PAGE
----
21. 21. 21Sponsored by 1 KEY POINTS YOU MUST BE ABLE TO VERIFY DATA AND VALIDATE ACCESS There are various techniques for keeping track of database data, including monitoring network traffic and protocols that are actually used, and monitoring endpoints, because endpoints connect to databases. 2Being able to track, identify, and verify database data, and being able to validate access, not only helps secure your data, but it is an essential part of regulatory compliance. also get a lot of information just from the network tools. For example, looking at your top SQL connections allows you to spot unexpected things, such as a non-database server with an SQL tool set on it. You can also use endpoint tools, because endpoints connect to databases. Look for traffic and protocols that are actually used.” Being able to track and identify database data not only helps secure your data, but it is an essential part of regulatory compliance, whether that is complying with the General Data Protection Regulation (GDPR), or operating in China where rules require Chinese data to stay in China. Rushing emphasizes that it comes back to having controls to verify the data that you have, and to validate access to that data. “It also boils down to having really good auditing and good end-to-end logging on all the systems that connect to the database.”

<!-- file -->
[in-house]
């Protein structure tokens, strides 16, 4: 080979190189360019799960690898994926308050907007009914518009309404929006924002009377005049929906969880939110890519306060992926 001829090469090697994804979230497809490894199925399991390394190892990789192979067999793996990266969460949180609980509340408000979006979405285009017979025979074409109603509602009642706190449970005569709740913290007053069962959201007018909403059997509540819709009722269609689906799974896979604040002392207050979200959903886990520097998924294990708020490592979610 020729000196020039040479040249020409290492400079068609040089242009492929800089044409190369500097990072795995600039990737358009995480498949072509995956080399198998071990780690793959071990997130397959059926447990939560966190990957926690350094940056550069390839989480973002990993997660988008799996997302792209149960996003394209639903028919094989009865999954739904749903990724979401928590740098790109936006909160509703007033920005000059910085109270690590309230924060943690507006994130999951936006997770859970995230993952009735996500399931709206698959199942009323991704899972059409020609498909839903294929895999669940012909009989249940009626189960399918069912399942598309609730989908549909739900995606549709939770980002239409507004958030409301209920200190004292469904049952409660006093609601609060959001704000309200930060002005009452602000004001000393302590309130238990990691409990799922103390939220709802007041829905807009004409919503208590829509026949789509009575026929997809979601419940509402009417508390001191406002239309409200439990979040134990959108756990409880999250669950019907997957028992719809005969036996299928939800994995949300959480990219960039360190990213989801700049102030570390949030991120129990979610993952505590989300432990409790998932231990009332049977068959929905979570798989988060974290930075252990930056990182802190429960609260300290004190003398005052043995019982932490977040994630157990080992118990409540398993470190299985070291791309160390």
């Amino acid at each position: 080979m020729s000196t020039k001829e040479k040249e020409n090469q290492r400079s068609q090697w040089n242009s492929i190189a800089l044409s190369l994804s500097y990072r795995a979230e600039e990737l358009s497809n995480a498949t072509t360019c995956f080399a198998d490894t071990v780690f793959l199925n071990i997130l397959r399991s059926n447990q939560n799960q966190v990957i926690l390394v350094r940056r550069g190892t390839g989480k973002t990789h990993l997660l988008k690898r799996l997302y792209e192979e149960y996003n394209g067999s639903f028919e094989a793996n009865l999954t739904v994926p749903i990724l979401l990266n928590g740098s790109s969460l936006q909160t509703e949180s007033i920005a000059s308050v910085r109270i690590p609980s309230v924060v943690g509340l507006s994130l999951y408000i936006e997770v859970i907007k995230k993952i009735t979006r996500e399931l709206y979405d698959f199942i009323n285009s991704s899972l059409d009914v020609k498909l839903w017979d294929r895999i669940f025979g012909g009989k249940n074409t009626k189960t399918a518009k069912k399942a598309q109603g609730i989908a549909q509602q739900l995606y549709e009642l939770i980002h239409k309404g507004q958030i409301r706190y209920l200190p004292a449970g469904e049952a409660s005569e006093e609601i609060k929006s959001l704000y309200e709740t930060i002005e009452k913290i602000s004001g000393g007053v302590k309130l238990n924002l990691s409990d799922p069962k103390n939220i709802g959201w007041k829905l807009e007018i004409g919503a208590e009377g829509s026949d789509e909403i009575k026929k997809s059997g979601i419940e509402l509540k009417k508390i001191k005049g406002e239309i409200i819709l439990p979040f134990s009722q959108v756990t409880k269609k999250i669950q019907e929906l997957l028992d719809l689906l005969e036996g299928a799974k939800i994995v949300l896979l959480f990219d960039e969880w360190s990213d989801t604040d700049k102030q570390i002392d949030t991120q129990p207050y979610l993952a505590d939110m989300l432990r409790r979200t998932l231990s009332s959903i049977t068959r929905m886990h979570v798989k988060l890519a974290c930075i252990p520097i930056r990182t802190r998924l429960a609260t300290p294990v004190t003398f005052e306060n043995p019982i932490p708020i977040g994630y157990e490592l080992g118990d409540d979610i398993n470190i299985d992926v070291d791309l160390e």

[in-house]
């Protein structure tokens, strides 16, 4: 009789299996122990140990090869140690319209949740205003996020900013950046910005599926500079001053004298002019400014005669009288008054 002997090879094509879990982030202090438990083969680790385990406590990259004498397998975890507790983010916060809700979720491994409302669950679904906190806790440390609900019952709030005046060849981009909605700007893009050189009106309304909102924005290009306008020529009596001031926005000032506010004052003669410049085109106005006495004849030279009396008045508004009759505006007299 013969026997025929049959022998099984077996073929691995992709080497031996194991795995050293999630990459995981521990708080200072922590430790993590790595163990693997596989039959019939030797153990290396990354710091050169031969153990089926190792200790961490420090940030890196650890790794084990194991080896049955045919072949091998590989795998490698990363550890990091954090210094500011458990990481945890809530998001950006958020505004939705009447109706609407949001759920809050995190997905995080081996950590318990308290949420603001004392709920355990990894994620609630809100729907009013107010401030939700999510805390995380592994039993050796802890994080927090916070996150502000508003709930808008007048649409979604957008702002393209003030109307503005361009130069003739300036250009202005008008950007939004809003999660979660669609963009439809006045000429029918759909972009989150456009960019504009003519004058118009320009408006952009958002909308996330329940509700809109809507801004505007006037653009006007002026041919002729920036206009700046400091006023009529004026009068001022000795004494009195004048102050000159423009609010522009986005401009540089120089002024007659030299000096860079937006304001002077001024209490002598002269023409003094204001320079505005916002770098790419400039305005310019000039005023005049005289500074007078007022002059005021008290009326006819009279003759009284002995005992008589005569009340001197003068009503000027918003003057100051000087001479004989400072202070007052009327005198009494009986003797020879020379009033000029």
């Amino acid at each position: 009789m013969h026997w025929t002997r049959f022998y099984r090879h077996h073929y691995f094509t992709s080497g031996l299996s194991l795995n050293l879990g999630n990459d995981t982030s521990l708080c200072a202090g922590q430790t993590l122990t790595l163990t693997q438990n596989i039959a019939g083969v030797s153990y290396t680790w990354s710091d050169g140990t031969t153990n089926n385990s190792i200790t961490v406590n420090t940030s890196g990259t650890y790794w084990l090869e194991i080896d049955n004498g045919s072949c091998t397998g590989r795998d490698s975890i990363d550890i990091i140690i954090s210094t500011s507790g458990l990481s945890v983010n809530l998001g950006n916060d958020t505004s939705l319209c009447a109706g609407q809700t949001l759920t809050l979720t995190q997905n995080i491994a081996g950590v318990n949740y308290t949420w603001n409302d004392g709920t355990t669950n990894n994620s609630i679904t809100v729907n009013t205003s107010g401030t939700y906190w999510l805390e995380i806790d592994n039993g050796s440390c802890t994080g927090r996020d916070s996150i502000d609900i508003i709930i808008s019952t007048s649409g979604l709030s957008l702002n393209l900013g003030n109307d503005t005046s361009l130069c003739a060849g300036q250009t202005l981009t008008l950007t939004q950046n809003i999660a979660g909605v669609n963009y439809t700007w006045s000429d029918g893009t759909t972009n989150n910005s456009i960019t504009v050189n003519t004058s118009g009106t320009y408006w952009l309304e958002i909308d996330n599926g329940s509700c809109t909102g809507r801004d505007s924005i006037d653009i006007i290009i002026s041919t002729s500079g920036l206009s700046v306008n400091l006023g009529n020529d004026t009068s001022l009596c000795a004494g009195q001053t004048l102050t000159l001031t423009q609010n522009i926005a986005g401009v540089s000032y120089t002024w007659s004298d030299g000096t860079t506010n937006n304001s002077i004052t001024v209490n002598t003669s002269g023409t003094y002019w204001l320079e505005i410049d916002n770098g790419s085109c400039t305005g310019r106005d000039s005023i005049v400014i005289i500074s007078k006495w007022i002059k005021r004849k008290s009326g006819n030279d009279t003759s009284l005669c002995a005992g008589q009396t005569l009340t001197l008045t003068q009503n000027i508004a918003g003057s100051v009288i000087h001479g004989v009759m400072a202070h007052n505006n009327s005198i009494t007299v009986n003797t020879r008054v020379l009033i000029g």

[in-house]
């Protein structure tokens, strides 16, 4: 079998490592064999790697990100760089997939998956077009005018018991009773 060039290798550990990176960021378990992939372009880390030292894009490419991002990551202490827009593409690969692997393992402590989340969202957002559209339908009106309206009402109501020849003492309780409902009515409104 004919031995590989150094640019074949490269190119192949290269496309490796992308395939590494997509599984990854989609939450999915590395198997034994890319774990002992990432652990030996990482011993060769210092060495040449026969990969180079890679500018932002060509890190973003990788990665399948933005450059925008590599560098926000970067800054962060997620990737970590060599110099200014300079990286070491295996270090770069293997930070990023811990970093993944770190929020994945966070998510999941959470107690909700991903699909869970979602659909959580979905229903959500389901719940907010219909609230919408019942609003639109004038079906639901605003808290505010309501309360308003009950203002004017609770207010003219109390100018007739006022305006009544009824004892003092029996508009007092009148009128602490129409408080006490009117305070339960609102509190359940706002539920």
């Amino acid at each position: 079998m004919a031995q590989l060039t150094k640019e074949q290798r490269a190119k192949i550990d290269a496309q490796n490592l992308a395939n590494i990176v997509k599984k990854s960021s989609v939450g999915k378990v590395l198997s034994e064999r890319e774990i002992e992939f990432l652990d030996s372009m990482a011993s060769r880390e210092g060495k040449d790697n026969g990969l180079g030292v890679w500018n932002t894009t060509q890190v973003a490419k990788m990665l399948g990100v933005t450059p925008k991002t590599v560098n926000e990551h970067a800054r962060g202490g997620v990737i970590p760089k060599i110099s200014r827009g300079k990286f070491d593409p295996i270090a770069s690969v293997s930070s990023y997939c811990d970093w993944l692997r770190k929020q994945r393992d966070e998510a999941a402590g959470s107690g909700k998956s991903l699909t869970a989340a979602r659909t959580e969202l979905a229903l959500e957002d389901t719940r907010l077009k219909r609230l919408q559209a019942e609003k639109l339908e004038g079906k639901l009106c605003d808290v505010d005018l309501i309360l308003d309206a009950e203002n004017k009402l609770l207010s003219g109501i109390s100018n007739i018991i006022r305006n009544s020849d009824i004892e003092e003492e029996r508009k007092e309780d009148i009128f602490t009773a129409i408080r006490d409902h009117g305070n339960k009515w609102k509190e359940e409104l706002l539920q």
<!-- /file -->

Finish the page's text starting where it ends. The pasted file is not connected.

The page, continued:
22. 22. 22Sponsored by The foundation on which a sold data-center security strategy is built is information asset management. By identifying and then understanding the value of the databases (information assets) to the business and to threat actors, efficient security controls can be deployed which reflect both the business importance and the threats to each specific database or groups of databases. DAVE WHITELEGG Capita plc, Group Cyber Risk and Intelligence Officer Twitter I LinkedIn
  23. 23. Protect Your Databases With Trustwave AppDetectivePRO, the leading in-depth database security scanner, you can perform powerful database security capabilities with ease. VULNERABILITY CHECKS | ATTACK SIGNATURES | AUDIT RULES | POLICIES Get Your Free Trial